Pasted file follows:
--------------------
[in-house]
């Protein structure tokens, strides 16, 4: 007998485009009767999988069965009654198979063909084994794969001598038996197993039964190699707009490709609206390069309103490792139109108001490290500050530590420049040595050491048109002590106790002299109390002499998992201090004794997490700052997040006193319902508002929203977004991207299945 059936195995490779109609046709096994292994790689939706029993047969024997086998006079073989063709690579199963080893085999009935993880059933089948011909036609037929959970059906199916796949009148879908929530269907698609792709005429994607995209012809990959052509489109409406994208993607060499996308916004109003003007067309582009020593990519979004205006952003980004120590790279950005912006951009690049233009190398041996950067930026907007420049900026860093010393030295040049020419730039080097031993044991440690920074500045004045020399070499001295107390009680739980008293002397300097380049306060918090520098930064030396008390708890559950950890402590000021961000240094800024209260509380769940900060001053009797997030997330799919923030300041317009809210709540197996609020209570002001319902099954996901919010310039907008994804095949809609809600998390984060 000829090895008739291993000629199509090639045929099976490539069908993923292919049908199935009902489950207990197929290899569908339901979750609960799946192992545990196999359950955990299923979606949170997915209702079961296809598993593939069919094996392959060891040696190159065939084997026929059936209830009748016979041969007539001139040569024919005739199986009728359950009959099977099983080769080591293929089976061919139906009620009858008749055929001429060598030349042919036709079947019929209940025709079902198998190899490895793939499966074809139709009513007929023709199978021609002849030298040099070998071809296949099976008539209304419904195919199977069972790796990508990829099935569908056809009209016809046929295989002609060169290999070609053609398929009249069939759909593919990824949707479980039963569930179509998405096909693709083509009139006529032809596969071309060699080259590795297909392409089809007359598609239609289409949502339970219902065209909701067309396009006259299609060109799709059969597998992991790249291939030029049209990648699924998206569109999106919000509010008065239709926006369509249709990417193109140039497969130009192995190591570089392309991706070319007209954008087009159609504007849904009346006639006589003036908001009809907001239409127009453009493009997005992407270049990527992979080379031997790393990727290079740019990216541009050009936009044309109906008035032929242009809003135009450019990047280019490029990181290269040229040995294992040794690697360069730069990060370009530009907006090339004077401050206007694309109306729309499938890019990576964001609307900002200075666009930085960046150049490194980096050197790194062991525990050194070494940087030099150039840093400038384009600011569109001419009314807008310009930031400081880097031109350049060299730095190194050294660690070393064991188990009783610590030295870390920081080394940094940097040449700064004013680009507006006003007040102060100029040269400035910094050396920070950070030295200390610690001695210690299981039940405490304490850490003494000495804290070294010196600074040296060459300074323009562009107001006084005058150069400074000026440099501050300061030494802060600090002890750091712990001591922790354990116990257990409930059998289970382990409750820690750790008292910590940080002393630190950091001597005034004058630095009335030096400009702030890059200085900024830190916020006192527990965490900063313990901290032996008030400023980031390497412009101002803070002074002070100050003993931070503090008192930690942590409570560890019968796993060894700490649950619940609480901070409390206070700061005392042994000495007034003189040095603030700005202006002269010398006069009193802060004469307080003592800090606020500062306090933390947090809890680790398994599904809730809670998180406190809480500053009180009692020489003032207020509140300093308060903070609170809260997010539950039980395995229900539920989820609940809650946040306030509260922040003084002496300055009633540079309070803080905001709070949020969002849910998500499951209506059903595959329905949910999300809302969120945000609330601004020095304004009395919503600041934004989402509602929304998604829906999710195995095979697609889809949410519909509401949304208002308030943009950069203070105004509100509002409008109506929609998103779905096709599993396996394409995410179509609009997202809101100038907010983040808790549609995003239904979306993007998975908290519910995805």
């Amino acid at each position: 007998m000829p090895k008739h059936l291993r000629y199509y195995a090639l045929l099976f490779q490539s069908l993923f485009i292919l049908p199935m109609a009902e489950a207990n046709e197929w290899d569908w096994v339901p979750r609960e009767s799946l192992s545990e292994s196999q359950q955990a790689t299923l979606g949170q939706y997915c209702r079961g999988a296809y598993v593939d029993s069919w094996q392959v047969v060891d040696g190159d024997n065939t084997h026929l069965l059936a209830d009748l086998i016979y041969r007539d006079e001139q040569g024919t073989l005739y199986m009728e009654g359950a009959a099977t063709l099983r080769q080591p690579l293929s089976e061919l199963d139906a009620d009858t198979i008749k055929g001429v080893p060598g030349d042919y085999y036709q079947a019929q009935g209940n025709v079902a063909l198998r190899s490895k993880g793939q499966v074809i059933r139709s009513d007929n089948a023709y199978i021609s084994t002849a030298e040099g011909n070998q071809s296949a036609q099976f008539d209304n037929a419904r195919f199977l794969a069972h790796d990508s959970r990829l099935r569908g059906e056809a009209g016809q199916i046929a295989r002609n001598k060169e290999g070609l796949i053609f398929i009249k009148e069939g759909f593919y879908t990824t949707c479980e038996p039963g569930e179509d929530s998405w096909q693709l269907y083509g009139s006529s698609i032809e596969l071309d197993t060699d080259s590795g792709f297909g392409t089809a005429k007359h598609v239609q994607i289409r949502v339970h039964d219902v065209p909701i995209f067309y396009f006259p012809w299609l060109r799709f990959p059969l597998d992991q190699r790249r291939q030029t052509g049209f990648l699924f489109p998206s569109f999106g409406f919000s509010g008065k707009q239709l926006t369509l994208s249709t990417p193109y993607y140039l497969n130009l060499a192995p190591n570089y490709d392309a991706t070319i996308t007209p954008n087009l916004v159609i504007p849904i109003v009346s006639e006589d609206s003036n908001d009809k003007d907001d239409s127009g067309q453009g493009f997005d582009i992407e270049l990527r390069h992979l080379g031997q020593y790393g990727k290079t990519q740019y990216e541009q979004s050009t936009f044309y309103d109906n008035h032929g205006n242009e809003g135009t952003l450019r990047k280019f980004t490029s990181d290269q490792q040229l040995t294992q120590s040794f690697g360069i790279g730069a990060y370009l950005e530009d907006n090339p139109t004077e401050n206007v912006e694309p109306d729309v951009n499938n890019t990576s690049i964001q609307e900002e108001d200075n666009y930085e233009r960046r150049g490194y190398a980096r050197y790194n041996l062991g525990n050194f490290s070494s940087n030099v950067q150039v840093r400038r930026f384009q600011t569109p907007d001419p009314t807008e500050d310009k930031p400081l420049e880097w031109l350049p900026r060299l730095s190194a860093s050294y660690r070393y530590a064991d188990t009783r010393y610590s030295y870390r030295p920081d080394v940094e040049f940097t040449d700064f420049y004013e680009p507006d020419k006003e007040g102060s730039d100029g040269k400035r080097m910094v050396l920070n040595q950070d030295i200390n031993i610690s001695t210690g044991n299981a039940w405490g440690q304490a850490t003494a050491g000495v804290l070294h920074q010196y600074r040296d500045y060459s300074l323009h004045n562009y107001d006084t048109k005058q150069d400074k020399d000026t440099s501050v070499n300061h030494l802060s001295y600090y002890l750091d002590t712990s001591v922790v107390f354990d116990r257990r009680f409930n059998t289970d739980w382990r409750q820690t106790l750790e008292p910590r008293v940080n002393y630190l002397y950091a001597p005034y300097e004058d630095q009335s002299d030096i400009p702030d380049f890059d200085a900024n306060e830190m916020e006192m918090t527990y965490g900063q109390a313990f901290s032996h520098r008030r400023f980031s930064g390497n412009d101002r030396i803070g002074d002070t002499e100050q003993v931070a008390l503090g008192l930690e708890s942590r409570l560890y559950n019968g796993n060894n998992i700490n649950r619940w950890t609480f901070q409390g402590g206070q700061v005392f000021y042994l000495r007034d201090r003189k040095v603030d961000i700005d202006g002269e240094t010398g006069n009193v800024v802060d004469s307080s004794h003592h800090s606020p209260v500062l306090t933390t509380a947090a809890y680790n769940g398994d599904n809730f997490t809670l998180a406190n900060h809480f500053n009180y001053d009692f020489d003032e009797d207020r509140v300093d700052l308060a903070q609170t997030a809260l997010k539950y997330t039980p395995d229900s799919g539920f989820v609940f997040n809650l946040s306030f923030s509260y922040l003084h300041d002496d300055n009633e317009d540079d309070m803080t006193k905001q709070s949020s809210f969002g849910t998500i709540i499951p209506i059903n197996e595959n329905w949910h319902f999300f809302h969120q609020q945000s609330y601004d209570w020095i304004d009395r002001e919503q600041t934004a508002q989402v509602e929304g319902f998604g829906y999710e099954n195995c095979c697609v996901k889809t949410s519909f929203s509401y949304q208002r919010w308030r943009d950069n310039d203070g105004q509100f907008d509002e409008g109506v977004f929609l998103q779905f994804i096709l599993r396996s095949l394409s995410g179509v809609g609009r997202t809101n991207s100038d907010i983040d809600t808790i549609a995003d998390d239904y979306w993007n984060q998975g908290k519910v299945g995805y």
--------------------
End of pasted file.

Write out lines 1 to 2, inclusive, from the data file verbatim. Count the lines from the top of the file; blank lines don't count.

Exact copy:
[in-house]
């Protein structure tokens, strides 16, 4: 007998485009009767999988069965009654198979063909084994794969001598038996197993039964190699707009490709609206390069309103490792139109108001490290500050530590420049040595050491048109002590106790002299109390002499998992201090004794997490700052997040006193319902508002929203977004991207299945 059936195995490779109609046709096994292994790689939706029993047969024997086998006079073989063709690579199963080893085999009935993880059933089948011909036609037929959970059906199916796949009148879908929530269907698609792709005429994607995209012809990959052509489109409406994208993607060499996308916004109003003007067309582009020593990519979004205006952003980004120590790279950005912006951009690049233009190398041996950067930026907007420049900026860093010393030295040049020419730039080097031993044991440690920074500045004045020399070499001295107390009680739980008293002397300097380049306060918090520098930064030396008390708890559950950890402590000021961000240094800024209260509380769940900060001053009797997030997330799919923030300041317009809210709540197996609020209570002001319902099954996901919010310039907008994804095949809609809600998390984060 000829090895008739291993000629199509090639045929099976490539069908993923292919049908199935009902489950207990197929290899569908339901979750609960799946192992545990196999359950955990299923979606949170997915209702079961296809598993593939069919094996392959060891040696190159065939084997026929059936209830009748016979041969007539001139040569024919005739199986009728359950009959099977099983080769080591293929089976061919139906009620009858008749055929001429060598030349042919036709079947019929209940025709079902198998190899490895793939499966074809139709009513007929023709199978021609002849030298040099070998071809296949099976008539209304419904195919199977069972790796990508990829099935569908056809009209016809046929295989002609060169290999070609053609398929009249069939759909593919990824949707479980039963569930179509998405096909693709083509009139006529032809596969071309060699080259590795297909392409089809007359598609239609289409949502339970219902065209909701067309396009006259299609060109799709059969597998992991790249291939030029049209990648699924998206569109999106919000509010008065239709926006369509249709990417193109140039497969130009192995190591570089392309991706070319007209954008087009159609504007849904009346006639006589003036908001009809907001239409127009453009493009997005992407270049990527992979080379031997790393990727290079740019990216541009050009936009044309109906008035032929242009809003135009450019990047280019490029990181290269040229040995294992040794690697360069730069990060370009530009907006090339004077401050206007694309109306729309499938890019990576964001609307900002200075666009930085960046150049490194980096050197790194062991525990050194070494940087030099150039840093400038384009600011569109001419009314807008310009930031400081880097031109350049060299730095190194050294660690070393064991188990009783610590030295870390920081080394940094940097040449700064004013680009507006006003007040102060100029040269400035910094050396920070950070030295200390610690001695210690299981039940405490304490850490003494000495804290070294010196600074040296060459300074323009562009107001006084005058150069400074000026440099501050300061030494802060600090002890750091712990001591922790354990116990257990409930059998289970382990409750820690750790008292910590940080002393630190950091001597005034004058630095009335030096400009702030890059200085900024830190916020006192527990965490900063313990901290032996008030400023980031390497412009101002803070002074002070100050003993931070503090008192930690942590409570560890019968796993060894700490649950619940609480901070409390206070700061005392042994000495007034003189040095603030700005202006002269010398006069009193802060004469307080003592800090606020500062306090933390947090809890680790398994599904809730809670998180406190809480500053009180009692020489003032207020509140300093308060903070609170809260997010539950039980395995229900539920989820609940809650946040306030509260922040003084002496300055009633540079309070803080905001709070949020969002849910998500499951209506059903595959329905949910999300809302969120945000609330601004020095304004009395919503600041934004989402509602929304998604829906999710195995095979697609889809949410519909509401949304208002308030943009950069203070105004509100509002409008109506929609998103779905096709599993396996394409995410179509609009997202809101100038907010983040808790549609995003239904979306993007998975908290519910995805």